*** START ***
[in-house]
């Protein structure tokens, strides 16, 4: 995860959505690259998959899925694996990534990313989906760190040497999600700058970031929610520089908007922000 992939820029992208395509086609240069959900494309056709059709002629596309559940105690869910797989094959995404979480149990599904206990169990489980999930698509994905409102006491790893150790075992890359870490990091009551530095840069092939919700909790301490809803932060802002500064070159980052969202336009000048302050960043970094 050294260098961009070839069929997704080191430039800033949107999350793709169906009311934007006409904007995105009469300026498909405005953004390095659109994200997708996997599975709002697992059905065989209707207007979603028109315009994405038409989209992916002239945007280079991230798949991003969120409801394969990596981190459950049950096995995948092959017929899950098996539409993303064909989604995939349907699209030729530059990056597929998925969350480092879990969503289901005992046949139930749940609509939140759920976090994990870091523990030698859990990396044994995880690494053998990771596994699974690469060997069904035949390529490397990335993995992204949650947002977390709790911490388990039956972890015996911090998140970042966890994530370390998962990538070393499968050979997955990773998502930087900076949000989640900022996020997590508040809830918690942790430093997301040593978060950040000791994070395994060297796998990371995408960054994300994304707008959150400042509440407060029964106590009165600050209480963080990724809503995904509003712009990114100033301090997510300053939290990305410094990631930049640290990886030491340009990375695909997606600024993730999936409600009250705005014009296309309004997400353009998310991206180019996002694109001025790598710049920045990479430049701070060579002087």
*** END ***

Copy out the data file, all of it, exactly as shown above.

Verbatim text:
[in-house]
């Protein structure tokens, strides 16, 4: 995860959505690259998959899925694996990534990313989906760190040497999600700058970031929610520089908007922000 992939820029992208395509086609240069959900494309056709059709002629596309559940105690869910797989094959995404979480149990599904206990169990489980999930698509994905409102006491790893150790075992890359870490990091009551530095840069092939919700909790301490809803932060802002500064070159980052969202336009000048302050960043970094 050294260098961009070839069929997704080191430039800033949107999350793709169906009311934007006409904007995105009469300026498909405005953004390095659109994200997708996997599975709002697992059905065989209707207007979603028109315009994405038409989209992916002239945007280079991230798949991003969120409801394969990596981190459950049950096995995948092959017929899950098996539409993303064909989604995939349907699209030729530059990056597929998925969350480092879990969503289901005992046949139930749940609509939140759920976090994990870091523990030698859990990396044994995880690494053998990771596994699974690469060997069904035949390529490397990335993995992204949650947002977390709790911490388990039956972890015996911090998140970042966890994530370390998962990538070393499968050979997955990773998502930087900076949000989640900022996020997590508040809830918690942790430093997301040593978060950040000791994070395994060297796998990371995408960054994300994304707008959150400042509440407060029964106590009165600050209480963080990724809503995904509003712009990114100033301090997510300053939290990305410094990631930049640290990886030491340009990375695909997606600024993730999936409600009250705005014009296309309004997400353009998310991206180019996002694109001025790598710049920045990479430049701070060579002087």